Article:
Chang, E. F., Rieger, J. W., Johnson, K., Berger, M. S., Barbaro, N. M. & Knight, R. T. (2010). Categorical speech representation in human superior temporal gyrus. Nature Neuroscience, 13, 1428.
Clark, A. (1991). The socio-ecology of wild chimpanzees vocal behavior in the Kibale Forest, Uganda. PhD thesis. University of Michigan.
Clay, Z., Smith, C. L. & Blumstein, D. T. (2012). Food-associated vocalizations in mammals and birds: What do these calls really mean? Animal Behaviour, 83, 323–330.
Crockford, C. (2005). Vocal communication in West African wild chimpanzees (Pan troglodytes versus): Similarities and differences with humans. PhD thesis, University of Leipzig.
Crockford, C. & Boesch, C. (2003). Context-specific calls in wild chimpanzees, Pan troglodytes verus: Analysis of barks. Animal Behaviour, 66, 115–125.
Crockford, C. & Boesch, C. (2005). Call combinations in wild chimpanzees. Behaviour, 142, 397–421.
Crockford, C., Gruber, T. & Zuberbühler, K. (2018). Chimpanzee quiet hoo variants differ according to context. Royal Society Open Science, 5.
Crockford, C., Herbinger, I., Vigilant, L. & Boesch., C. (2004). Wild chimpanzees produce group-specific calls: A case for vocal learning? Ethology, 110, 221–243.
Crockford, C., Wittig, R. M., Mundry, R. & Zuberbühler, K. (2012). Wild chimpanzees inform ignorant group members of danger. Current Biology, 22, 142–146.
Crockford, C., Wittig, R. M. & Zuberbühler, K. (2014). An intentional vocalization draws others’ attention: A playback experiment with wild chimpanzees. Animal Cognition, 18, 581–591.
Crockford, C., Wittig, R. M. & Zuberbühler, K. (2017). Vocalizing in chimpanzees is influenced by social-cognitive processes. Science Advances, 3(11), p.e1701742.
Eckhardt, N., Polansky, L. & Boesch, C. (2015). Spatial cohesion of adult male chimpanzees (Pan troglodytes verus) in Taï National Park, Côte d’Ivoire. American Journal of Primatology, 77, 125–134.
Fallon, B. L., Neumann, C., Byrne, R. W. & Zuberbühler, K. (2016). Female chimpanzees adjust copulation calls according to reproductive status and level of female competition. Animal Behaviour, 113, 87–92.
Fedurek, P., Donnellan, E. & Slocombe, K. E. (2014). Social and ecological correlates of long-distance pant hoot calls in male chimpanzees. Behavioral Ecology and Sociobiology, 68, 1345–1355. https://doi.org/10.1007/s00265-014–1745–4
Fedurek, P., Schel, A. M. & Slocombe, K. E. (2013). The acoustic structure of chimpanzee pant–hooting facilitates chorusing. Behavioral Ecology and Sociobiology, 67, 1781–1789.
Fedurek, P. & Slocombe, K. E. (2013). The social function of food-associated calls in male chimpanzees. American Journal of Primatology, 75, 726–739.
Fedurek, P., Slocombe, K. E., Hartel, J. A. & Zuberbühler, K. (2015). Chimpanzee lip-smacking facilitates cooperative behaviour. Scientific Reports, 5, 13460.
Fischer, J. (1998). Barbary macaques categorize shrill barks into two call types. Animal Behaviour, 55, 799–807.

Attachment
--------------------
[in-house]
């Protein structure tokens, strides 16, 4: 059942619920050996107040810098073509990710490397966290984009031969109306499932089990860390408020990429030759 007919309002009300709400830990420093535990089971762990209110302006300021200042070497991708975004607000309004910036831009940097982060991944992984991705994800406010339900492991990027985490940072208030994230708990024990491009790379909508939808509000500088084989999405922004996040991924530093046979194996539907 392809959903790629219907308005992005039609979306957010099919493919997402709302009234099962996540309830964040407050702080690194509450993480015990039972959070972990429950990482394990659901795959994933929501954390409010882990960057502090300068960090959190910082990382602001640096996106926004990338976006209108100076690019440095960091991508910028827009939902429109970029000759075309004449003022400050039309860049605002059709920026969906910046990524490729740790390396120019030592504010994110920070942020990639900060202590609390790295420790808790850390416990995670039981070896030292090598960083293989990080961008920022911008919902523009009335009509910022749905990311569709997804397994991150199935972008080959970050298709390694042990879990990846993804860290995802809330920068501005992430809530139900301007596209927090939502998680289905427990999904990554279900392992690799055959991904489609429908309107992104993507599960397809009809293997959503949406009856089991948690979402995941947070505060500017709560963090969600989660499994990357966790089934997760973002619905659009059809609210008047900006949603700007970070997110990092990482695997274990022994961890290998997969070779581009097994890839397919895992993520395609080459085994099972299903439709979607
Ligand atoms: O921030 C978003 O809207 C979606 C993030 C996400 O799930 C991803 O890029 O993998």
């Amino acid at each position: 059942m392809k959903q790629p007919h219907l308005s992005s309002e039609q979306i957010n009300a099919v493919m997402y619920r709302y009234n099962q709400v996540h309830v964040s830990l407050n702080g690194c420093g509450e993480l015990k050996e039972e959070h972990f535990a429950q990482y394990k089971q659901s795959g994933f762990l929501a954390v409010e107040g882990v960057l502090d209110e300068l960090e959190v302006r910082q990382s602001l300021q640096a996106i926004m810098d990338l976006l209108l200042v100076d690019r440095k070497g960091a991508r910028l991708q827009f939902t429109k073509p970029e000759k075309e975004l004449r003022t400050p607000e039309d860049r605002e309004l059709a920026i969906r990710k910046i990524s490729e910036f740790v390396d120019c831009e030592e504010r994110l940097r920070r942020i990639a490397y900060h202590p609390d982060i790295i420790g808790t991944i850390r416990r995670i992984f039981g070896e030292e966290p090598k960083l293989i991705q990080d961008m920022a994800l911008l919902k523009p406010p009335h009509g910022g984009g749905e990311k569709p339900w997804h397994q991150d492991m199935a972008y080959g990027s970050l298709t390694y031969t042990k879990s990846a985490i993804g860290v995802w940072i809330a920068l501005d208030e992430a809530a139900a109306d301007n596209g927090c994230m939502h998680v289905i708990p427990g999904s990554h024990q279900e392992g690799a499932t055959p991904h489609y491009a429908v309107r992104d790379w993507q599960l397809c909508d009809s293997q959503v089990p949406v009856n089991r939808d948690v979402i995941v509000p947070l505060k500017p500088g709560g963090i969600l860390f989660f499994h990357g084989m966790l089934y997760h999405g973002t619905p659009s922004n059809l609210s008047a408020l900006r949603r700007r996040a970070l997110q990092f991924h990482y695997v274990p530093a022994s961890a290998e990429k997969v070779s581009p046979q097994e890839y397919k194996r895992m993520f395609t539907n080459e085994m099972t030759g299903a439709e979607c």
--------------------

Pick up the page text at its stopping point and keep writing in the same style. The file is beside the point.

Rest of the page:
Fischer, J., Metz, M., Cheney, D. L. & Seyfarth, R. M. (2001). Baboon responses to graded bark variants. Animal Behaviour, 61, 925–931.
Fischer, J. & Price, T. (2017). Meaning, intention, and inference in primate vocal communication. Neuroscience and Biobehavioral Reviews, 82, 22–31.
Goodall, J. (1986). The Chimpanzees of Gombe: Patterns of Behavior. Cambridge, MA: The Belknap Press of Harvard University Press.
Grawunder, S., Crockford, C., Clay, Z., Kalan, A. K., Stevens, J. M., Stoessel, A., et al. (2018). Higher fundamental frequency in bonobos is explained by larynx morphology. Current Biology, 28, R1188–R1189.
Gros-Louis, J. (2004). The function of food-associated calls in white-faced capuchin monkeys, Cebus capucinus, from the perspective of the signaller. Animal Behaviour, 67, 431–440.
Gruber, T. & Zuberbühler, K. (2013). Vocal recruitment for joint travel in wild chimpanzees. PLoS ONE, 8(9), 1–9.
Hagiwara, R. (1997). Dialect variation and formant frequency: The American English vowels revisited. Journal of the Acoustical Society of America, 102, 655–658.
Hammerschmidt, K. & Fischer, J. (1998). The vocal repertoire of Barbary macaques: A quantitative analysis of a graded signal system. Ethology, 104, 203–216.
Heinrich, B. & Marzluff, J. M. (1991). Do common ravens yell because they want to attract others? Behavioral Ecology and Sociobiology, 28, 13–21.
Herbinger, I., Papworth, S., Boesch, C. & Zuberbühler, K. (2009). Vocal, gestural and locomotor responses of wild chimpanzees to familiar and unfamiliar intruders: A playback study. Animal Behaviour, 78, 1389–1396.
Hopkins, W. D., Taglialatela, J. P. & Leavens, D. A. (2007). Chimpanzees differentially produce novel vocalizations to capture the attention of a human. Animal Behaviour, 73, 281–286.
Kalan, A. K., Mundry, R. & Boesch, C. (2015). Wild chimpanzees modify food call structure with respect to tree size for a particular fruit species. Animal Behaviour, 101, 1–9.
Laporte, M. N. & Zuberbühler, K. (2010). Vocal greeting behaviour in wild chimpanzee females. Animal Behaviour, 80, 467–473.